For many of these young Muslims, the Great War was their first major encounter with Europe and Europeans, and indeed the home of that "great Empire over the sea" for which 89,000 of them would give their lives.

A wealth of letters written by British Indian soldiers which gave insight to stories of sacrifice, were uncovered last year by Dr Islam Issa, Lecturer in English Literature at Birmingham City University.

The Indian soldiers were either writing letters to comrades fighting in other countries, or in most cases, to family back home.

For many in India, at the start of the war it seems like a job opportunity.

The letters revealed that their concerns were quite universal, discussing things like food, pastimes, and what the future might hold, but within these, there were some more unique aspects of their identities, like missing their own cuisine or wondering whether they should still fast during Ramadan.
These Muslim soldiers having travelled thousands of miles from hotter climates, dedicated themselves to the trenches with Imams whose duties included leading group prayers and reciting the call to prayer into the ears of the dying.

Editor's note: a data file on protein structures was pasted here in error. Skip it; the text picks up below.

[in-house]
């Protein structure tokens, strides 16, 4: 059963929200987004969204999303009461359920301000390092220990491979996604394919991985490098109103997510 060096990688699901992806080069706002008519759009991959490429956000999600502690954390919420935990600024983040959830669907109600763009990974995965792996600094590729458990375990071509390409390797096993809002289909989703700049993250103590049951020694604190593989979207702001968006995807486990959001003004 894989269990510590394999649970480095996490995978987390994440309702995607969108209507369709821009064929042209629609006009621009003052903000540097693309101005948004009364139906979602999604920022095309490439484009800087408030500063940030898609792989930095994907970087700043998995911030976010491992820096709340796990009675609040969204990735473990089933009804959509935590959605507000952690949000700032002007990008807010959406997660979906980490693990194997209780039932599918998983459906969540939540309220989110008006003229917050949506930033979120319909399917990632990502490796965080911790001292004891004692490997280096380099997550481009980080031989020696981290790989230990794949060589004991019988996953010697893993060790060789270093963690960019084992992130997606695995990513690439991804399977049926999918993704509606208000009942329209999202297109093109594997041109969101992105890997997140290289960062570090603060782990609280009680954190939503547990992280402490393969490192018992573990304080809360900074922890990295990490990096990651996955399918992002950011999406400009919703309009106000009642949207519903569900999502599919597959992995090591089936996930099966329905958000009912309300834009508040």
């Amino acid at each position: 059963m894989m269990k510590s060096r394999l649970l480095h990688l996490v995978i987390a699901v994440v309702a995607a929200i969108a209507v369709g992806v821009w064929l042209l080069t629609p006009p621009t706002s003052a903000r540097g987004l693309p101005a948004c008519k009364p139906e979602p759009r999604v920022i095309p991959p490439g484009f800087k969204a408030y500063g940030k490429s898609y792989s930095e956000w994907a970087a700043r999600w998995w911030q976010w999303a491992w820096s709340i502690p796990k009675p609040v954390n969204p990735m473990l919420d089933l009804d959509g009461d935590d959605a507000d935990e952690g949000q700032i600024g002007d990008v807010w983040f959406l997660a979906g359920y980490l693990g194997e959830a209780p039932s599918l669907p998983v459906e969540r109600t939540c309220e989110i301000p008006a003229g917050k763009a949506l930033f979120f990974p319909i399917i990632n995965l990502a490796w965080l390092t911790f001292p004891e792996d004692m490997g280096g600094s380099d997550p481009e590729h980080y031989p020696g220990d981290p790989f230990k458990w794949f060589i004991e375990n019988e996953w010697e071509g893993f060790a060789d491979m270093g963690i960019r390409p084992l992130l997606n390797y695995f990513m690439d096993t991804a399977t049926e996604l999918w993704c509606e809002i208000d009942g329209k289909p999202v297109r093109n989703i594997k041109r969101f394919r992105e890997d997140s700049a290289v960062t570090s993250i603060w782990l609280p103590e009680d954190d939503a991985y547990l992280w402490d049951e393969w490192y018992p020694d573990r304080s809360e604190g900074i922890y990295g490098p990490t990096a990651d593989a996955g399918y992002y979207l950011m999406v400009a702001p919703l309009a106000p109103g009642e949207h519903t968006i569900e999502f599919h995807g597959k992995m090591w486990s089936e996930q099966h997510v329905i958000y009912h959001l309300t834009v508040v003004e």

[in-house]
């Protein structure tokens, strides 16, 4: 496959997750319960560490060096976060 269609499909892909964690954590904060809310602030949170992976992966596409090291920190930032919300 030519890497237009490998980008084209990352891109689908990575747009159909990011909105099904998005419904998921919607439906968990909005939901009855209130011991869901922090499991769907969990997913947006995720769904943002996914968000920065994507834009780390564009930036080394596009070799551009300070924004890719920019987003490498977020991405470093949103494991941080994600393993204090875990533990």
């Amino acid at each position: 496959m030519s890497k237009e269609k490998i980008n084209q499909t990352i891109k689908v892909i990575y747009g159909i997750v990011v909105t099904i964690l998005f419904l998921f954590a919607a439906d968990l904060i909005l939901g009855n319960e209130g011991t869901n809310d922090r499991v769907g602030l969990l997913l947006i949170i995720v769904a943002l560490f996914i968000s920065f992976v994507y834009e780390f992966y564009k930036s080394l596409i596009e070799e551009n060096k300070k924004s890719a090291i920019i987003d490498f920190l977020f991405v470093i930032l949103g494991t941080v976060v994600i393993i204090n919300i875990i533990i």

Things like prayers and food weren't really an issue for the British so provisions were often made for the Muslim soldiers.

Hot halal food was routinely served, prepared by cooks who had accompanied the men. When medical supplies ran out, some of these soldiers used traditional herbal medicines from their homelands to help treat injured comrades, whatever their faith.

Others taught their folk songs to those serving alongside them, whatever their language, in between the brutal onslaughts of trench warfare.

Other documents uncovered over recent years, show instances of Imams, Priests and Rabbis learning each other's burial ceremonies and prayers to lay the dead to rest on the battlefront.

There are reports of Muslim soldiers sharing food with hungry civilians, while French, Belgian and Canadian officers expressed surprise at their humane treatment of German prisoners of war. When asked to explain their conduct, the soldiers quoted the Quran and the teachings of Muhammad (PBUH) on how enemy combatants should be dealt with.

Researchers delving into military, diplomatic and private archives, including diaries and letters, accessing more than 850,000 documents in French, English, Farsi, Urdu, Russian, German and Arabic, as well as hundreds of images. They estimate that 2.5 million Muslims contributed to the allied cause either as soldiers or labourers.

This is the first time such a figure has been established.